The Origin of Grand Canyon Part V: Carved by Late Flood Channelized Erosion
Michael J. Oard*
Following the Great Denudation by sheet erosion, the Great Erosion ensued. Deep canyons, including Grand Canyon, were carved during this latter time by channelized currents flowing toward the west. A late-Flood channelized hypothesis is presented. The cutting through of the Kaibab Plateau was first initiated by the convergence of two currents, one from the northwest and the other from the southwest. The southeast Kaibab Plateau thus presented an obstacle in the flow, resulting in a horseshoe-shaped erosional pattern that persisted, carving Grand Canyon along the southwest edge of the Kaibab Plateau. That convergence of currents caused Grand Canyon to be cut toward the west of the Kaibab Plateau. The channelized current was diverted toward the south by volcanism on the Shivwits Plateau. Rising volcanic mountains to the south and southeast and the rapid sinking of the Grand Wash trough may have been responsible for the current turning 135° around the southern Shivwits Plateau. The Esplanade, Tonto Platform, Little Colorado River Canyon, and Marble Canyon would have been carved by narrowing currents.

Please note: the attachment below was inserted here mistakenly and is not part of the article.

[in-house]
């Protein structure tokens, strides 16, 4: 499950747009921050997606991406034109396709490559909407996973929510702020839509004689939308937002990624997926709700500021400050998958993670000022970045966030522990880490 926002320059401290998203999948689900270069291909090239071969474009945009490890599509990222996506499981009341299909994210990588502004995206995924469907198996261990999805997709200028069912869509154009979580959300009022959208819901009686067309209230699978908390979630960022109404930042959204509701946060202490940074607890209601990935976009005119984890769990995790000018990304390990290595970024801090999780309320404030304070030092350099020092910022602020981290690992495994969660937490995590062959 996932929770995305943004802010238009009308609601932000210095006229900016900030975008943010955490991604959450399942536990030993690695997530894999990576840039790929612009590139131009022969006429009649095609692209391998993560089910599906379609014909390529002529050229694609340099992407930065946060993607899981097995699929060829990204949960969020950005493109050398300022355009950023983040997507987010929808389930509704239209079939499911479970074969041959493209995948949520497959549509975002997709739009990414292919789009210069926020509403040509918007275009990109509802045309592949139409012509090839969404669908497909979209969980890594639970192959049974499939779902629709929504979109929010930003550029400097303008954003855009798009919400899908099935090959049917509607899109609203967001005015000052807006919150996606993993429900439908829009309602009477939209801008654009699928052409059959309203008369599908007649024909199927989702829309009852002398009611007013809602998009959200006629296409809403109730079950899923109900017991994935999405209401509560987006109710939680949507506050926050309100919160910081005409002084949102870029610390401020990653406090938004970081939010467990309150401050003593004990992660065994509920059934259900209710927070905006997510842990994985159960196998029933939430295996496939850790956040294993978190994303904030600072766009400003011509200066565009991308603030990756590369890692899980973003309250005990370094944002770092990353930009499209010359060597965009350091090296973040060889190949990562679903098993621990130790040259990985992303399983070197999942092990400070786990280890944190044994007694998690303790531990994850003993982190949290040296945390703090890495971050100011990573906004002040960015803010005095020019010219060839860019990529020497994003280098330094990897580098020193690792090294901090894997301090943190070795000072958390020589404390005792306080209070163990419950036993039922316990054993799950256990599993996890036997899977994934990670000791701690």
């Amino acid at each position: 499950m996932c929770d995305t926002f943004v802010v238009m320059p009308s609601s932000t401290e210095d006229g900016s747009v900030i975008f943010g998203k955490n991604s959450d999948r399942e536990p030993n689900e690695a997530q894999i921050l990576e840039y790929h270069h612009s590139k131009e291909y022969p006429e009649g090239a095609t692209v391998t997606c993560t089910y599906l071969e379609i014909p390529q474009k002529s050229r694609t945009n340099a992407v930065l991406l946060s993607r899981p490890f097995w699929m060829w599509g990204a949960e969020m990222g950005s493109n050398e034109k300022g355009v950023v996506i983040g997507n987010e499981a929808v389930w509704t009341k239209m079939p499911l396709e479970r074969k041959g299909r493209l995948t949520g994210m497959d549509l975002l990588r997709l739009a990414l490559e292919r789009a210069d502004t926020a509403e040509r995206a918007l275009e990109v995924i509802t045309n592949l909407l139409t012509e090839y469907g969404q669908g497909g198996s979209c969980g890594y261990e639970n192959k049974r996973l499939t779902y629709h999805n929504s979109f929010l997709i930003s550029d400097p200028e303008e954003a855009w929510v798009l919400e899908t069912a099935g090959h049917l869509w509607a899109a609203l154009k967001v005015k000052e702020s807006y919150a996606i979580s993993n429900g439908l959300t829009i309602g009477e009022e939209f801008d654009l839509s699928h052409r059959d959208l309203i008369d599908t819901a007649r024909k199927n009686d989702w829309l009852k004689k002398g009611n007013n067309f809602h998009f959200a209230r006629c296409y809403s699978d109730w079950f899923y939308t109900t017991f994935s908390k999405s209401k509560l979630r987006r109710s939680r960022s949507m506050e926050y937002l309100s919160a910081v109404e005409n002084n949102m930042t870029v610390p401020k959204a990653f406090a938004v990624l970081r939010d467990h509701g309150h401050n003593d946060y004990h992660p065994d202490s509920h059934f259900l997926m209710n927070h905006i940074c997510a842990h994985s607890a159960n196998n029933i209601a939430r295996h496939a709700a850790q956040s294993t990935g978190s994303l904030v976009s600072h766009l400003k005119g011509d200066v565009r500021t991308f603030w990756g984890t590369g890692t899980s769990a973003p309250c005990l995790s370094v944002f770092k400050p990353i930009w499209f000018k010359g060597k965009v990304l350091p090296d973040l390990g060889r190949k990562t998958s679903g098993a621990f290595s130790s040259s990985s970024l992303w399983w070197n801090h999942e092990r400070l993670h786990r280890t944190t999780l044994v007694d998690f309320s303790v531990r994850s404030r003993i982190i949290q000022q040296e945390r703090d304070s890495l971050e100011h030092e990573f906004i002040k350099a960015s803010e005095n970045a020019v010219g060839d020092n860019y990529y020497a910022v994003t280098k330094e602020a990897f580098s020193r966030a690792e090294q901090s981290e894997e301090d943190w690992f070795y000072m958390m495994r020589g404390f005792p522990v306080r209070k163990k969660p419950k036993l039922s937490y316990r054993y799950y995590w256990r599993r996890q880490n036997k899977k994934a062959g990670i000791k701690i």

The Origin of the Grand Canyon Part V: Carved by Late Flood Channelized Erosion